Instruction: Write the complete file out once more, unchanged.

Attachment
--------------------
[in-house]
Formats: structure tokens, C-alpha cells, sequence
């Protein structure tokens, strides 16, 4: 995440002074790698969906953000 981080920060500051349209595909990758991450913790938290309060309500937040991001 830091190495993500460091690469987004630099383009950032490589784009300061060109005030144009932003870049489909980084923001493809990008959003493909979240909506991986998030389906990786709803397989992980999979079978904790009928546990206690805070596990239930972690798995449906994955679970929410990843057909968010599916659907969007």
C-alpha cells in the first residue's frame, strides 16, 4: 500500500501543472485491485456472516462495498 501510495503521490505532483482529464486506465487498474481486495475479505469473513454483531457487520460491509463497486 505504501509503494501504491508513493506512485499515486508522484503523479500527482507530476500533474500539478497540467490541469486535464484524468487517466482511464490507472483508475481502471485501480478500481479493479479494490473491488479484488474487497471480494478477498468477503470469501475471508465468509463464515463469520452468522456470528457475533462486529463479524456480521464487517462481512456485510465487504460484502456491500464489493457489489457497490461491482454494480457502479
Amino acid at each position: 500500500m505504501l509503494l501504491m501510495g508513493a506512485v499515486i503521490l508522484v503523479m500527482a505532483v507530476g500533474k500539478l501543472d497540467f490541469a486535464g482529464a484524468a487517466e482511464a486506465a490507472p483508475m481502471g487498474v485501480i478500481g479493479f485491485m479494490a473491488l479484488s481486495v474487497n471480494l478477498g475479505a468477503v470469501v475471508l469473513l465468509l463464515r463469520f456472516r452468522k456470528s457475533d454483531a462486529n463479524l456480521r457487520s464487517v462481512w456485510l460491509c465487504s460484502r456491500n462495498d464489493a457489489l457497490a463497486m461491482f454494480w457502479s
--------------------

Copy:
[in-house]
Formats: structure tokens, C-alpha cells, sequence
């Protein structure tokens, strides 16, 4: 995440002074790698969906953000 981080920060500051349209595909990758991450913790938290309060309500937040991001 830091190495993500460091690469987004630099383009950032490589784009300061060109005030144009932003870049489909980084923001493809990008959003493909979240909506991986998030389906990786709803397989992980999979079978904790009928546990206690805070596990239930972690798995449906994955679970929410990843057909968010599916659907969007």
C-alpha cells in the first residue's frame, strides 16, 4: 500500500501543472485491485456472516462495498 501510495503521490505532483482529464486506465487498474481486495475479505469473513454483531457487520460491509463497486 505504501509503494501504491508513493506512485499515486508522484503523479500527482507530476500533474500539478497540467490541469486535464484524468487517466482511464490507472483508475481502471485501480478500481479493479479494490473491488479484488474487497471480494478477498468477503470469501475471508465468509463464515463469520452468522456470528457475533462486529463479524456480521464487517462481512456485510465487504460484502456491500464489493457489489457497490461491482454494480457502479
Amino acid at each position: 500500500m505504501l509503494l501504491m501510495g508513493a506512485v499515486i503521490l508522484v503523479m500527482a505532483v507530476g500533474k500539478l501543472d497540467f490541469a486535464g482529464a484524468a487517466e482511464a486506465a490507472p483508475m481502471g487498474v485501480i478500481g479493479f485491485m479494490a473491488l479484488s481486495v474487497n471480494l478477498g475479505a468477503v470469501v475471508l469473513l465468509l463464515r463469520f456472516r452468522k456470528s457475533d454483531a462486529n463479524l456480521r457487520s464487517v462481512w456485510l460491509c465487504s460484502r456491500n462495498d464489493a457489489l457497490a463497486m461491482f454494480w457502479s